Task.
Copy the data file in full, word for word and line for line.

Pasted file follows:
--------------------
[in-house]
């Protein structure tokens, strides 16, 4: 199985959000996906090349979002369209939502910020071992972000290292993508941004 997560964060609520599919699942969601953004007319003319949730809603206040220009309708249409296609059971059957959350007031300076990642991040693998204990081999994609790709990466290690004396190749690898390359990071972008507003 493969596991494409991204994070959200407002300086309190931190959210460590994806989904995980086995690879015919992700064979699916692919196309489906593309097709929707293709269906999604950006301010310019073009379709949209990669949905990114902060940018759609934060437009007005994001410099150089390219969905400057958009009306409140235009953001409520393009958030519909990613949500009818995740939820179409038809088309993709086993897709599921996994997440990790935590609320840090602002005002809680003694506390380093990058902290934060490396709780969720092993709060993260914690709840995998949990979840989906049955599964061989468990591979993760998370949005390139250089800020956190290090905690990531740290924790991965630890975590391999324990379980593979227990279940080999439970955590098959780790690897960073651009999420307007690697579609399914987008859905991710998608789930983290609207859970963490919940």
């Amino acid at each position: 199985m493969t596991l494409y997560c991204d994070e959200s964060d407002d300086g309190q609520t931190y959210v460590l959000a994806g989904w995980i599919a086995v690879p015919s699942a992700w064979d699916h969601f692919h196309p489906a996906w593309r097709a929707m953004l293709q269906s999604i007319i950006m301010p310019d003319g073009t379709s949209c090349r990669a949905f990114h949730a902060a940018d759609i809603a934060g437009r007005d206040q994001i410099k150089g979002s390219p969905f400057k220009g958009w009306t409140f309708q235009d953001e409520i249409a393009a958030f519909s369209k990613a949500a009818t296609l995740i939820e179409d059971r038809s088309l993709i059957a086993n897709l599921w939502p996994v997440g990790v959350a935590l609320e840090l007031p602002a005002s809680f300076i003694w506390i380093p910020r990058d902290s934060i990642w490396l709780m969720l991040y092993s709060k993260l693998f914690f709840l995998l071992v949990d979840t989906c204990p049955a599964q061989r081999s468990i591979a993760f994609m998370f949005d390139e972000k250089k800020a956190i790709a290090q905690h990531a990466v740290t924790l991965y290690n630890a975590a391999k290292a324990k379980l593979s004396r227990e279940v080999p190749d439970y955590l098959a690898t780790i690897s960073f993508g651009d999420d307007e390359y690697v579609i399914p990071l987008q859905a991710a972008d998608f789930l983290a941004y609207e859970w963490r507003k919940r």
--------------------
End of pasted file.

[in-house]
């Protein structure tokens, strides 16, 4: 199985959000996906090349979002369209939502910020071992972000290292993508941004 997560964060609520599919699942969601953004007319003319949730809603206040220009309708249409296609059971059957959350007031300076990642991040693998204990081999994609790709990466290690004396190749690898390359990071972008507003 493969596991494409991204994070959200407002300086309190931190959210460590994806989904995980086995690879015919992700064979699916692919196309489906593309097709929707293709269906999604950006301010310019073009379709949209990669949905990114902060940018759609934060437009007005994001410099150089390219969905400057958009009306409140235009953001409520393009958030519909990613949500009818995740939820179409038809088309993709086993897709599921996994997440990790935590609320840090602002005002809680003694506390380093990058902290934060490396709780969720092993709060993260914690709840995998949990979840989906049955599964061989468990591979993760998370949005390139250089800020956190290090905690990531740290924790991965630890975590391999324990379980593979227990279940080999439970955590098959780790690897960073651009999420307007690697579609399914987008859905991710998608789930983290609207859970963490919940």
């Amino acid at each position: 199985m493969t596991l494409y997560c991204d994070e959200s964060d407002d300086g309190q609520t931190y959210v460590l959000a994806g989904w995980i599919a086995v690879p015919s699942a992700w064979d699916h969601f692919h196309p489906a996906w593309r097709a929707m953004l293709q269906s999604i007319i950006m301010p310019d003319g073009t379709s949209c090349r990669a949905f990114h949730a902060a940018d759609i809603a934060g437009r007005d206040q994001i410099k150089g979002s390219p969905f400057k220009g958009w009306t409140f309708q235009d953001e409520i249409a393009a958030f519909s369209k990613a949500a009818t296609l995740i939820e179409d059971r038809s088309l993709i059957a086993n897709l599921w939502p996994v997440g990790v959350a935590l609320e840090l007031p602002a005002s809680f300076i003694w506390i380093p910020r990058d902290s934060i990642w490396l709780m969720l991040y092993s709060k993260l693998f914690f709840l995998l071992v949990d979840t989906c204990p049955a599964q061989r081999s468990i591979a993760f994609m998370f949005d390139e972000k250089k800020a956190i790709a290090q905690h990531a990466v740290t924790l991965y290690n630890a975590a391999k290292a324990k379980l593979s004396r227990e279940v080999p190749d439970y955590l098959a690898t780790i690897s960073f993508g651009d999420d307007e390359y690697v579609i399914p990071l987008q859905a991710a972008d998608f789930l983290a941004y609207e859970w963490r507003k919940r």